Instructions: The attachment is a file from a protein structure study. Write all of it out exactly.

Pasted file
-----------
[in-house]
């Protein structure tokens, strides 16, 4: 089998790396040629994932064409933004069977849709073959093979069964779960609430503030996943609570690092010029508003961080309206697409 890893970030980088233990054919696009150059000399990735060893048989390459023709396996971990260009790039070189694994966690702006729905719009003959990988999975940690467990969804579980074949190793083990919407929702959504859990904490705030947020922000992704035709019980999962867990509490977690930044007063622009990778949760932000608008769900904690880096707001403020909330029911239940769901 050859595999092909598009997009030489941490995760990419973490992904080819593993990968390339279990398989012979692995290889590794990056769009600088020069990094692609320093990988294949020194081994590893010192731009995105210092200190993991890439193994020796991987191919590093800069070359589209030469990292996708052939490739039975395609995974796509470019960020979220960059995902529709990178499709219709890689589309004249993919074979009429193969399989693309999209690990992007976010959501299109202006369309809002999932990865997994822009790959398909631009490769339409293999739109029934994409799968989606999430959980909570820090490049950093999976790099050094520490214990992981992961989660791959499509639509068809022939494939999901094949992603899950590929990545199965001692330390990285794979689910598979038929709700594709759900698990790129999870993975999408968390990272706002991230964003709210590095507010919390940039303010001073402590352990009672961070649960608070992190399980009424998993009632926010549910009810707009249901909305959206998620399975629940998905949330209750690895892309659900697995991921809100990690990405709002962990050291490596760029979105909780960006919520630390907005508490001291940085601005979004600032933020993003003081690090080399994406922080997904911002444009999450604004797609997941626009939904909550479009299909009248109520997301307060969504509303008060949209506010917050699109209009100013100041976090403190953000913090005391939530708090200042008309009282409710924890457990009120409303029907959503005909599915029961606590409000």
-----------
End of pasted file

[in-house]
């Protein structure tokens, strides 16, 4: 089998790396040629994932064409933004069977849709073959093979069964779960609430503030996943609570690092010029508003961080309206697409 890893970030980088233990054919696009150059000399990735060893048989390459023709396996971990260009790039070189694994966690702006729905719009003959990988999975940690467990969804579980074949190793083990919407929702959504859990904490705030947020922000992704035709019980999962867990509490977690930044007063622009990778949760932000608008769900904690880096707001403020909330029911239940769901 050859595999092909598009997009030489941490995760990419973490992904080819593993990968390339279990398989012979692995290889590794990056769009600088020069990094692609320093990988294949020194081994590893010192731009995105210092200190993991890439193994020796991987191919590093800069070359589209030469990292996708052939490739039975395609995974796509470019960020979220960059995902529709990178499709219709890689589309004249993919074979009429193969399989693309999209690990992007976010959501299109202006369309809002999932990865997994822009790959398909631009490769339409293999739109029934994409799968989606999430959980909570820090490049950093999976790099050094520490214990992981992961989660791959499509639509068809022939494939999901094949992603899950590929990545199965001692330390990285794979689910598979038929709700594709759900698990790129999870993975999408968390990272706002991230964003709210590095507010919390940039303010001073402590352990009672961070649960608070992190399980009424998993009632926010549910009810707009249901909305959206998620399975629940998905949330209750690895892309659900697995991921809100990690990405709002962990050291490596760029979105909780960006919520630390907005508490001291940085601005979004600032933020993003003081690090080399994406922080997904911002444009999450604004797609997941626009939904909550479009299909009248109520997301307060969504509303008060949209506010917050699109209009100013100041976090403190953000913090005391939530708090200042008309009282409710924890457990009120409303029907959503005909599915029961606590409000």